In 1946 the National Association of Teachers of Speech* issued its list of what it regarded as the ten worst-sounding words in the English language. We can thank the NATS for putting these little bugs in our ears. In alphabetical order these words are:
1. Cacophony: a harsh or discordant sound. The root of this word, kako, is Greek, meaning bad, toxic, or malignant; the phon (y) part is Greek, too, meaning voice or sound. I can understand how the Greeks came up with “bad” for kako; it looks a lot like ka-ka or ca-ca, which we all know is pretty bad stuff indeed. As for phon (y), anybody would make a bad sound upon encountering ca-ca.
2. Crunch: to crush with the teeth; chew with a crushing noise; to crush or grind noisily. I couldn’t find an exact derivation of the word crunch except that it is probably a combination of crush and craunch (thought to be an imitative word–onomatopoeia–like “Bang!” or “ding-dong” or “woof”). If you’ve ever stepped on a cockroach you know why crunch can be a bad sound.
3. Flatulent: marked by or affected with gas generated in the intestine or stomach, from the Latin flatus, blowing or wind. The word “flat” has many meanings, including below the proper musical pitch. We’ve all heard or experienced flatulent sounds that resemble the low pitch of a tuba, but sometimes they come out as little trumpet toots, too. Not exactly music to our ears.
4. Gripe: to seize, grasp; afflict, distress; irritate, vex. To cause pinching and spasmodic pain in the bowels of; to complain with grumbling. Gripe comes from Middle and Old English gripan, Old High German grifan, and Lithuanian (Lithuanian?) griebti. Curious, isn’t it, that a bowel distress-related word should come from guttural languages?
5. Jazz: American music . . . [of] propulsive syncopated [cut short, i.e., aborted] rhythms, polyphonic [many sounds (i.e., noise)] ensemble playing, varying degrees of improvisation [made up], and often deliberate distortions [deformities, damage, misrepresentations] of pitch and timbre. No wonder this word is included on the NATS list; “jazz” seems to be a self-described onomatopoeia.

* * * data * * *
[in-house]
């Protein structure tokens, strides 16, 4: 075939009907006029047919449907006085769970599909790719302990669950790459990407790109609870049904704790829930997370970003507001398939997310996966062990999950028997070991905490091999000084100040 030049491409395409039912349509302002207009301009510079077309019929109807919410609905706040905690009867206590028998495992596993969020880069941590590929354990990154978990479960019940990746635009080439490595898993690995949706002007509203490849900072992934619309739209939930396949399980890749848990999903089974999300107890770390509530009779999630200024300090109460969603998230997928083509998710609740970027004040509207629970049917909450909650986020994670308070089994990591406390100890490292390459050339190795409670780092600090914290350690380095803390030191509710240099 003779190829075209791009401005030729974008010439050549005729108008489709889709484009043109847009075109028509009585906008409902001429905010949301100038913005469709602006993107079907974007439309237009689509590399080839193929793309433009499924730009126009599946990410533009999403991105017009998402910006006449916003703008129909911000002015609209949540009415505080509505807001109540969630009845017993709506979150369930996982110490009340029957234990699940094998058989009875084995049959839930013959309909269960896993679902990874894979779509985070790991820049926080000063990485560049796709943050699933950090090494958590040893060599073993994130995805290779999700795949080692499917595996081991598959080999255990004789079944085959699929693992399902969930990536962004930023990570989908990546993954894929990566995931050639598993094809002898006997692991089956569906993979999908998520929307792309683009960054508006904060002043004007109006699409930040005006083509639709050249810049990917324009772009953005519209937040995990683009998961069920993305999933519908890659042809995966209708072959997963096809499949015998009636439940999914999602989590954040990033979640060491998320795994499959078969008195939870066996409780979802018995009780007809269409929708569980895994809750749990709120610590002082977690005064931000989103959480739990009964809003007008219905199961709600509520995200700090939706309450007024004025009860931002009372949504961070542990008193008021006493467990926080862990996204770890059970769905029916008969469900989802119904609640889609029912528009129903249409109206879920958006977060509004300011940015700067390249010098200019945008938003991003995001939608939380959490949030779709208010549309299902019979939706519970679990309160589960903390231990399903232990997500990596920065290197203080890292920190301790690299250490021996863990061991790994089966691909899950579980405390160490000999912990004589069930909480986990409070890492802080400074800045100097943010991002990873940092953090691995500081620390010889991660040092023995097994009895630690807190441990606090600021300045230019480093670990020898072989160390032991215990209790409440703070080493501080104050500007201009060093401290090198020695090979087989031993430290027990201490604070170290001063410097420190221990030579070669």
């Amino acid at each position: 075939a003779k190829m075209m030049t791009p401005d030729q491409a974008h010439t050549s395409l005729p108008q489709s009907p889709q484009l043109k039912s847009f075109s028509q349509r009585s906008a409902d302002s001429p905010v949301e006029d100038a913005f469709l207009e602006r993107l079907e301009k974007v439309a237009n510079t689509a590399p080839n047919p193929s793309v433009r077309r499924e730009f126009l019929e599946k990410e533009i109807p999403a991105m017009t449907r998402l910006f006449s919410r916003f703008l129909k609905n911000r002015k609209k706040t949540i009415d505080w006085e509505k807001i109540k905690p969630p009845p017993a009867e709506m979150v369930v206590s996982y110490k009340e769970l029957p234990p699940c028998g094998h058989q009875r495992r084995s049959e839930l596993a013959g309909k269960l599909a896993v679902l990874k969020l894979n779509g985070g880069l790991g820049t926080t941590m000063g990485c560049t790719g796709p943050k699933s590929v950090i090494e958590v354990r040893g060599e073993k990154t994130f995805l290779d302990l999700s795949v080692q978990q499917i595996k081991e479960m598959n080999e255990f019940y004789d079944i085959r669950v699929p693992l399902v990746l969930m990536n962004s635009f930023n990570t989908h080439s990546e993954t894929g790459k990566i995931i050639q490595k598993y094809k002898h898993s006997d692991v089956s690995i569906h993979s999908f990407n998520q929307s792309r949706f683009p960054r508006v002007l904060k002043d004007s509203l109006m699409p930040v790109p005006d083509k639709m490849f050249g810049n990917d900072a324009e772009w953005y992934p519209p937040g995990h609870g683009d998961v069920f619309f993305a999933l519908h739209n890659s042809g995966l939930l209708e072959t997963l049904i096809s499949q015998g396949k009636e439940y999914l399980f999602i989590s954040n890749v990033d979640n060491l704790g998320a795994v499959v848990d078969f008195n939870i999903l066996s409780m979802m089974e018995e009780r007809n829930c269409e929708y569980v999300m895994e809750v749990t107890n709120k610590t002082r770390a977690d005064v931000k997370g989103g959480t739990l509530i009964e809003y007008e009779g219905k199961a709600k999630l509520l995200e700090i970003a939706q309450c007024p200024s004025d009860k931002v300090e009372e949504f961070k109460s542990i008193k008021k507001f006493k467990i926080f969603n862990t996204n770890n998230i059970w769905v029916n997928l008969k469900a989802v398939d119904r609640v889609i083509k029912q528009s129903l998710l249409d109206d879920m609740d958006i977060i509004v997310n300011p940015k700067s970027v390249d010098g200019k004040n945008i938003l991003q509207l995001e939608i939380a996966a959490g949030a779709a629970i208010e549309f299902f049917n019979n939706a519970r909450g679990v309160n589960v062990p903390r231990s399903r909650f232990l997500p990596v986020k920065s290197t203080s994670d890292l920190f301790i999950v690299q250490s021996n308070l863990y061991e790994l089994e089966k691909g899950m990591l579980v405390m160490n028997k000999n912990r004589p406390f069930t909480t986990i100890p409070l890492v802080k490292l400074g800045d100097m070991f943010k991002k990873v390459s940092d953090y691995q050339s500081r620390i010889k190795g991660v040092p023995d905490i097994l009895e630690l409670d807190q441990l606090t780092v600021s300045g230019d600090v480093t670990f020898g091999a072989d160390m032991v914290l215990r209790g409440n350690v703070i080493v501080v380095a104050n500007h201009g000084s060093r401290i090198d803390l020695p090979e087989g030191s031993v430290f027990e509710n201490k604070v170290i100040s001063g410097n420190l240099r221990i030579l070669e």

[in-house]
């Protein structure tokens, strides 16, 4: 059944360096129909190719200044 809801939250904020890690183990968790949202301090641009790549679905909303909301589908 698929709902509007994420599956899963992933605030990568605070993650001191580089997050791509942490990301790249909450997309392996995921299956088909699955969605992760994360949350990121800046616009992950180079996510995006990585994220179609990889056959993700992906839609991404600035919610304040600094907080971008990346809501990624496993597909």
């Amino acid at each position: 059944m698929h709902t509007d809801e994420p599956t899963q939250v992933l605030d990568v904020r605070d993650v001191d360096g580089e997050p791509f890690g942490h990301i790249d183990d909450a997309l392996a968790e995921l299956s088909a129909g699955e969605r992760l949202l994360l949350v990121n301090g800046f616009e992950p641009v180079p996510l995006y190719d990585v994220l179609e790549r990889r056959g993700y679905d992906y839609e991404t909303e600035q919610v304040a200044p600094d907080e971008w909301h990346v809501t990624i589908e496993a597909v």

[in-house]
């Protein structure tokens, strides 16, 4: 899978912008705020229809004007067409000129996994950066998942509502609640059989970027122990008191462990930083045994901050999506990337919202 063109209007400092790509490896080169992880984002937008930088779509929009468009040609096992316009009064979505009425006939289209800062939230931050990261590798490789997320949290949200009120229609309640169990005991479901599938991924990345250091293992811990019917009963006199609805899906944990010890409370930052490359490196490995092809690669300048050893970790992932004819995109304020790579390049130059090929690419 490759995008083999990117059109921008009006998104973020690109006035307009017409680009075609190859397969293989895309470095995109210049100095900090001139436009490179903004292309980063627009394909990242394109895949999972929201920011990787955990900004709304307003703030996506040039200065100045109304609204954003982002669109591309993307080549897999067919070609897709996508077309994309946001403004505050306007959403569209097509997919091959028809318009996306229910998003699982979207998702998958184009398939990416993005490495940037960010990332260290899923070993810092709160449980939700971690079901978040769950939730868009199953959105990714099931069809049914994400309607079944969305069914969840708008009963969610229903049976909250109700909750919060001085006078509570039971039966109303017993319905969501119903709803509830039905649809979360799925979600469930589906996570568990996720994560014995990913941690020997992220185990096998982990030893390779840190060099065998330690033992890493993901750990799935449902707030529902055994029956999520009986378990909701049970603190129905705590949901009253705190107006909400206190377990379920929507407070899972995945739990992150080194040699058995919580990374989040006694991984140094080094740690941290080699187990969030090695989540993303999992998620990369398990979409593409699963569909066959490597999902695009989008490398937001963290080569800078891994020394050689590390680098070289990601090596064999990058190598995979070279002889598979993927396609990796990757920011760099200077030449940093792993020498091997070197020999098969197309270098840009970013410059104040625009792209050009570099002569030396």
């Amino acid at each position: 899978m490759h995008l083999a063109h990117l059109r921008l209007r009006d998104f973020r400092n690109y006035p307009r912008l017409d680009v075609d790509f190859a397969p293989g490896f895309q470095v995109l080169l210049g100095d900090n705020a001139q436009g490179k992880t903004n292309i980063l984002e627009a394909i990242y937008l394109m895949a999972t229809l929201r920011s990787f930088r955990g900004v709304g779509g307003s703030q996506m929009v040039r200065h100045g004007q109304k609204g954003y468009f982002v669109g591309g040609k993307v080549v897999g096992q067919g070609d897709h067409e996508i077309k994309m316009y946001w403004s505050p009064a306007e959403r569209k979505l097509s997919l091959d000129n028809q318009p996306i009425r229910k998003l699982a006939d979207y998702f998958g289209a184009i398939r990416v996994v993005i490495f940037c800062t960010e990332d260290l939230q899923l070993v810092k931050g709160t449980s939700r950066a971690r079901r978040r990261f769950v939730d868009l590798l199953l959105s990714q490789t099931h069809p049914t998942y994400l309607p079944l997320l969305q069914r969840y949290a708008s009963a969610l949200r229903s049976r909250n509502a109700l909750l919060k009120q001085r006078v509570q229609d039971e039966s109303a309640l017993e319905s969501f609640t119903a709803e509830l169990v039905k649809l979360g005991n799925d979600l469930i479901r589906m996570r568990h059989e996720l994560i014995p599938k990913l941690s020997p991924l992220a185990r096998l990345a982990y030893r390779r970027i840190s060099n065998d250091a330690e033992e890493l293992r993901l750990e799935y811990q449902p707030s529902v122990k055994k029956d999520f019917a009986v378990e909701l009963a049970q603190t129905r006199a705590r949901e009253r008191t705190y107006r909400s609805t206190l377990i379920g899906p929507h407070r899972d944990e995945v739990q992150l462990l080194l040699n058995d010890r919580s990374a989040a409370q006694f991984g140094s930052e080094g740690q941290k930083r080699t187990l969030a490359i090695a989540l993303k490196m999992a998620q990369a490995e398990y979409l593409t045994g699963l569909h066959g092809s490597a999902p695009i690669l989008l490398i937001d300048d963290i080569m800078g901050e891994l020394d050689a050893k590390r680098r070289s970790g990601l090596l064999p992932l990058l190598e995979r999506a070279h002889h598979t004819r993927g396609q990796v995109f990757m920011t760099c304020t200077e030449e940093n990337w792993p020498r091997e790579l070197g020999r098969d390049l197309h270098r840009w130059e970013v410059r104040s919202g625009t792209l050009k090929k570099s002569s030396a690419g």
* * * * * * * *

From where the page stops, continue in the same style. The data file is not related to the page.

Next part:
6. Phlegmatic: resembling, consisting of, or producing the humor phlegm. Originally from the Late Latin (those pagan Romans really were decadent) and nothing funny about it. A phlegmatic is a slow, dull, stupid person. A lot of these can be seen on reality TV shows or at your local state prison.
7. Plump, a word of numerous meanings, including: to drop or sink suddenly or heavily, as when falling off the wagon; having a full, rounded usually pleasing form, i.e., a plump woman (not said of a man, though; maybe he’s just a lump). Plump can also mean a group or flock, as in Thoreau’s reference to a plump of ducks; this probably refers to the sound made upon encountering humans during hunting season.
8. Plutocrat: government by the wealthy; a controlling class of the wealthy, from the Greek ploutos, for wealth. This term could apply to politicians enriched at the public trough. The Greeks also gave us the word Pluto, the name of the god of the underworld. Politicians act more and more like the underworld, i.e., criminal, element these days. Pluto was also the name given to the most distant planet in our solar system. Politicians should be sent to Pluto where, since it is no longer considered a planet, they won’t be worthy of recognition either.
9. Sap: the fluid part of a plant; a body fluid. Think of this as slime or ooze, something repulsive or disgusting. A lot of this flows in Washington, D.C. Sap is also the term for a silly or gullible person; anyone who trades his vote for a free cell phone is a sap.
10. Treachery: violation of allegiance or of faith and confidence; from Middle English and Old French, meaning to deceive. See Nos. 8 and 9 above.
© 2012, The Wit’s End Scribbler
*The Association has undergone numerous name changes since its inception as the National Association of Teachers of Public Speaking in 1914. Maybe the group has been looking for a better sounding name of its own.